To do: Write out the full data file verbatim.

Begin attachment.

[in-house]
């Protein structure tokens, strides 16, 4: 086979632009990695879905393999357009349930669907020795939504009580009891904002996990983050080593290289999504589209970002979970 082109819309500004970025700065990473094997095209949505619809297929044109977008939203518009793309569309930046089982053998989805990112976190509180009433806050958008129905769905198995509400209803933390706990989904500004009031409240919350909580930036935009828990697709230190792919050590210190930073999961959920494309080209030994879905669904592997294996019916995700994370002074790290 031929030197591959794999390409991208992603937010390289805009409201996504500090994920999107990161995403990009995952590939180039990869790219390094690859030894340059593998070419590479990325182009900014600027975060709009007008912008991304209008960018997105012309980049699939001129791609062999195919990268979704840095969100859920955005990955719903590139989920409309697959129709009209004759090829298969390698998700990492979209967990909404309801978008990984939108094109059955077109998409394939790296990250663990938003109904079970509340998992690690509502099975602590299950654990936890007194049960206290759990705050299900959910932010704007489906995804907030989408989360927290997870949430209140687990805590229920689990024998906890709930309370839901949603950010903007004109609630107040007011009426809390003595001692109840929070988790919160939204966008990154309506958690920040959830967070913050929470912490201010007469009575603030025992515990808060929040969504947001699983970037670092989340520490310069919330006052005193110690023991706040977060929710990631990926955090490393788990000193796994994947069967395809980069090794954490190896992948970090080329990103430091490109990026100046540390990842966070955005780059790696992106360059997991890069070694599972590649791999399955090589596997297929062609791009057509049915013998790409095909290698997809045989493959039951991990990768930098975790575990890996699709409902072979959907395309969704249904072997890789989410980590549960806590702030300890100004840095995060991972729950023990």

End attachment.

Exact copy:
[in-house]
């Protein structure tokens, strides 16, 4: 086979632009990695879905393999357009349930669907020795939504009580009891904002996990983050080593290289999504589209970002979970 082109819309500004970025700065990473094997095209949505619809297929044109977008939203518009793309569309930046089982053998989805990112976190509180009433806050958008129905769905198995509400209803933390706990989904500004009031409240919350909580930036935009828990697709230190792919050590210190930073999961959920494309080209030994879905669904592997294996019916995700994370002074790290 031929030197591959794999390409991208992603937010390289805009409201996504500090994920999107990161995403990009995952590939180039990869790219390094690859030894340059593998070419590479990325182009900014600027975060709009007008912008991304209008960018997105012309980049699939001129791609062999195919990268979704840095969100859920955005990955719903590139989920409309697959129709009209004759090829298969390698998700990492979209967990909404309801978008990984939108094109059955077109998409394939790296990250663990938003109904079970509340998992690690509502099975602590299950654990936890007194049960206290759990705050299900959910932010704007489906995804907030989408989360927290997870949430209140687990805590229920689990024998906890709930309370839901949603950010903007004109609630107040007011009426809390003595001692109840929070988790919160939204966008990154309506958690920040959830967070913050929470912490201010007469009575603030025992515990808060929040969504947001699983970037670092989340520490310069919330006052005193110690023991706040977060929710990631990926955090490393788990000193796994994947069967395809980069090794954490190896992948970090080329990103430091490109990026100046540390990842966070955005780059790696992106360059997991890069070694599972590649791999399955090589596997297929062609791009057509049915013998790409095909290698997809045989493959039951991990990768930098975790575990890996699709409902072979959907395309969704249904072997890789989410980590549960806590702030300890100004840095995060991972729950023990």